She also appreciated the mixing of people on the tour from across Canada, the U.S., Japan and Ukraine, and the Montreal celebration to thank the Canadian Pacific Railway (now Canadian Pacific Kansas City) for extending credit to enable their ancestors to come to Canada a century ago.

She hoped the tour can “be an inspiration to the entire Canadian Mennonite community, reminding us of what binds us together.”

For the second leg of the tour, participants will travel by train from Toronto to Winnipeg where they will take in a variety of tours, a community Saengerfest (concert) on July 15 and a July 14-15 academic conference titled “Russlaender Mennonites: War, Dislocation, and New Beginnings” at the University of Winnipeg.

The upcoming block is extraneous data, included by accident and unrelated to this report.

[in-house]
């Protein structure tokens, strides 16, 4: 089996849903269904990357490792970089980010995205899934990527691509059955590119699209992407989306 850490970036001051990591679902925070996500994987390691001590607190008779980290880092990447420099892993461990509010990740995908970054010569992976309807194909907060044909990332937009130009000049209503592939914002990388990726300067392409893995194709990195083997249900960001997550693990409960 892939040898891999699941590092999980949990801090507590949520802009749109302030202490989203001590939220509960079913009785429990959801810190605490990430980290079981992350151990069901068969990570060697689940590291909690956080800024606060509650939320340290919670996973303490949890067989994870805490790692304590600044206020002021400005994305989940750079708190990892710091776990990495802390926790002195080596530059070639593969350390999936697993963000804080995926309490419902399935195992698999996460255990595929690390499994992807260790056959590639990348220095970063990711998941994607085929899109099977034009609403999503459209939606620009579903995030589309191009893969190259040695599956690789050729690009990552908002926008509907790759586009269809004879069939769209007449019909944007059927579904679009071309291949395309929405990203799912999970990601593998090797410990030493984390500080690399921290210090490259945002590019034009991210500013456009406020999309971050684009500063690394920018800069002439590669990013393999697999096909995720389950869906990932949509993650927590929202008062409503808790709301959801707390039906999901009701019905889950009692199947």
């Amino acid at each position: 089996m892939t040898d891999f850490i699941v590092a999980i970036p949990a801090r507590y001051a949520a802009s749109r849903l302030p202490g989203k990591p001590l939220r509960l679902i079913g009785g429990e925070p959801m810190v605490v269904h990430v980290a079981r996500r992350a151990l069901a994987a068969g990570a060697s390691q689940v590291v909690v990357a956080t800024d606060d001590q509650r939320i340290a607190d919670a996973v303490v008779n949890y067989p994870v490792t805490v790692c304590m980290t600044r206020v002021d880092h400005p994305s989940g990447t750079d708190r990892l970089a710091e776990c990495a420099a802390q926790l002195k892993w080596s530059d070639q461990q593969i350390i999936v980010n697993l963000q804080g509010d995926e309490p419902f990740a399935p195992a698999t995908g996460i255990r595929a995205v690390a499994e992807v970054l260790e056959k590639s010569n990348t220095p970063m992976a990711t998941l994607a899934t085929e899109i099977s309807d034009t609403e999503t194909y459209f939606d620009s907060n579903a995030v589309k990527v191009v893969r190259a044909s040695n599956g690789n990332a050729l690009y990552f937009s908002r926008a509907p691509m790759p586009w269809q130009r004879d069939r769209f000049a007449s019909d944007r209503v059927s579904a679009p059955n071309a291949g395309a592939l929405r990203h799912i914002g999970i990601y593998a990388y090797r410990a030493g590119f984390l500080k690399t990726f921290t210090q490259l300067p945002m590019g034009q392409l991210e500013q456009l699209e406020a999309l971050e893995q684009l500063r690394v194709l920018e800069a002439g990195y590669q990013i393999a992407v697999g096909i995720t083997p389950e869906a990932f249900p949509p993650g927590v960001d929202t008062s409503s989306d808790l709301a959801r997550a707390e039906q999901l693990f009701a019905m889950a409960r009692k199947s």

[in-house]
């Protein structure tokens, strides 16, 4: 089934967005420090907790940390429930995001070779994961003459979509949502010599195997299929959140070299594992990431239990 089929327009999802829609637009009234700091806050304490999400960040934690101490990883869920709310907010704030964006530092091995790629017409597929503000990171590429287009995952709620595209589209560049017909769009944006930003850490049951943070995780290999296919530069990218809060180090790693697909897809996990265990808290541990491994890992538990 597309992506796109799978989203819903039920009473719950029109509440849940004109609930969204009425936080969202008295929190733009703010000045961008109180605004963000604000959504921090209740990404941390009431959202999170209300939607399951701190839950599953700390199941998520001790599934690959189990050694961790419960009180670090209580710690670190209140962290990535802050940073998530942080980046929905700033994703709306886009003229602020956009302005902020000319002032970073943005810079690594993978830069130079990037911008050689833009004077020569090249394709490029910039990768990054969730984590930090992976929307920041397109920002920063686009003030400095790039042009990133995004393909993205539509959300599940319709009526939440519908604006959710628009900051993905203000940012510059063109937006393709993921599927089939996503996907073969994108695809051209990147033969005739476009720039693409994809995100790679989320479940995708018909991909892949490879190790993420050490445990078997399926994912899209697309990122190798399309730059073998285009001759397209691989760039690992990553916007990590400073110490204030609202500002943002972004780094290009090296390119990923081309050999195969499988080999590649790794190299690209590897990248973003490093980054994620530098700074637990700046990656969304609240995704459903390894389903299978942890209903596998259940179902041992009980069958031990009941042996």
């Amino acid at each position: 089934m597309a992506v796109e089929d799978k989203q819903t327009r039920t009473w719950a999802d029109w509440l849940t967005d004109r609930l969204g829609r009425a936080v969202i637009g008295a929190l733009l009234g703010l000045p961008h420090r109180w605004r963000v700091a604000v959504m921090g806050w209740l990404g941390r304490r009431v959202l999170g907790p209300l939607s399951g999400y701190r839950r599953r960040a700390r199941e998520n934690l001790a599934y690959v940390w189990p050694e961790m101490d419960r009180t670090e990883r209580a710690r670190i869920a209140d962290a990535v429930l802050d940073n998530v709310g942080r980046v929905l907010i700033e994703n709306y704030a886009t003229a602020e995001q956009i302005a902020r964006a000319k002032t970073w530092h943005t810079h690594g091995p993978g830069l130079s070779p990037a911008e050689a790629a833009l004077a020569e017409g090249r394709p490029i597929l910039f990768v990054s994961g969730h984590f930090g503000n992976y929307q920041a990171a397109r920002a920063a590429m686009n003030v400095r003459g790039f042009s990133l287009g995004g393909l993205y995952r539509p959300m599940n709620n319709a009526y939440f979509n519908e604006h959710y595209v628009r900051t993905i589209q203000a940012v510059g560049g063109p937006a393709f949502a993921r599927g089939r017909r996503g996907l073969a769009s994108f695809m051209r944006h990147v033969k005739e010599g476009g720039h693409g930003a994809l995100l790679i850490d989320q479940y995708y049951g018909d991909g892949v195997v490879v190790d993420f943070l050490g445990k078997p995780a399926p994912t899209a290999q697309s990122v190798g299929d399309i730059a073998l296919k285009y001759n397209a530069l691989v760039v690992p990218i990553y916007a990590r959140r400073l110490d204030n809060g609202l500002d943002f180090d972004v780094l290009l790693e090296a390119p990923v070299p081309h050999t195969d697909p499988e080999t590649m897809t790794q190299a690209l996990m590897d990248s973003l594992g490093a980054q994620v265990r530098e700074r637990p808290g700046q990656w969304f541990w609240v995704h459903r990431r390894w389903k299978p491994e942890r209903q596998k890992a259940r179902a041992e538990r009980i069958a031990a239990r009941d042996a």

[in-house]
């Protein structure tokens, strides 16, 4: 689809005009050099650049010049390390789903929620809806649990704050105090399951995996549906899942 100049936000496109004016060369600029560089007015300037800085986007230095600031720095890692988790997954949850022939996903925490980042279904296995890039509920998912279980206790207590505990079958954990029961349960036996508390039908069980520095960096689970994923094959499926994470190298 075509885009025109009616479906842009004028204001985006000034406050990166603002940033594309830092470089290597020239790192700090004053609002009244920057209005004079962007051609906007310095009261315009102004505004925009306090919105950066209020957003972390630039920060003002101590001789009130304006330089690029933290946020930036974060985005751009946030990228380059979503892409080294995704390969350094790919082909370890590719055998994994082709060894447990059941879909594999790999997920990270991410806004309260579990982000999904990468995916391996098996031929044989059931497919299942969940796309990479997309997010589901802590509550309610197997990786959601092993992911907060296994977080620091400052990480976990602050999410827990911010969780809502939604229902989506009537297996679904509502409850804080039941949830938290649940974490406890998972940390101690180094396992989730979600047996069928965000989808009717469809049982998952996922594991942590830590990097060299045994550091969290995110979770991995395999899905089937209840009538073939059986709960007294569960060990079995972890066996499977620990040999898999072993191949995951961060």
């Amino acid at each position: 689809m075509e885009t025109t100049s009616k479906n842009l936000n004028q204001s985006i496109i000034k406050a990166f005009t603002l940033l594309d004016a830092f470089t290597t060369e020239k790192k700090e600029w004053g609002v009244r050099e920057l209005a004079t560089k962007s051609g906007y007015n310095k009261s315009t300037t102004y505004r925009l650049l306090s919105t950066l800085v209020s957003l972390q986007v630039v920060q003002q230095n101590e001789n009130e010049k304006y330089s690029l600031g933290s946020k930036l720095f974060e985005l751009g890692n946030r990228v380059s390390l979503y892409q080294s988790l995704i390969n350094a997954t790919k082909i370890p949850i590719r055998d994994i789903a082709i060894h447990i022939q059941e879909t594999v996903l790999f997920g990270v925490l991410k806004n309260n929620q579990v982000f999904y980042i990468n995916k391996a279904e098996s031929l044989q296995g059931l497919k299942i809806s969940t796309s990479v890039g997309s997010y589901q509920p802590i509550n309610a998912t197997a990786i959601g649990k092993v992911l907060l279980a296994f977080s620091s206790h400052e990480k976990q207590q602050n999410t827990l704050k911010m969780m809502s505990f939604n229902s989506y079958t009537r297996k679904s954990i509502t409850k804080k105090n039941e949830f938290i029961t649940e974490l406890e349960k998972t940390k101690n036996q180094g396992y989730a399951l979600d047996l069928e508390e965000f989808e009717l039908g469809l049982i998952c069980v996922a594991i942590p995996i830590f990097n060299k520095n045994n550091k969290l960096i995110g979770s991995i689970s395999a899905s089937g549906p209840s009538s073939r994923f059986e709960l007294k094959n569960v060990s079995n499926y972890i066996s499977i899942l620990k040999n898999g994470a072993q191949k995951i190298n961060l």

John Longhurst is a freelance writer from Winnipeg who is blogging about the tour at He is now taking a one-week break from the tour, but will post additional stories from the first leg in the coming days.

Memory of travel debt lingers for participant

“Memories of Migration” tour participant Victor Hiebert. (Photo by John Longhurst)

When Victor Hiebert was growing up in the 1930s in Waterloo, Ontario, he heard a lot about the Reiseschuldthe travel debt owed to the Canadian Pacific Railway (CPR).

His parents and two older sisters had come to Canada from the Soviet Union in 1924, among the 900 or so Mennonites who arrived in Waterloo on July 19 of that year.

Their journey was made possible by credit extended to them by the CPR. Altogether, a total of $1.7 million was loaned to the immigrants by the railway.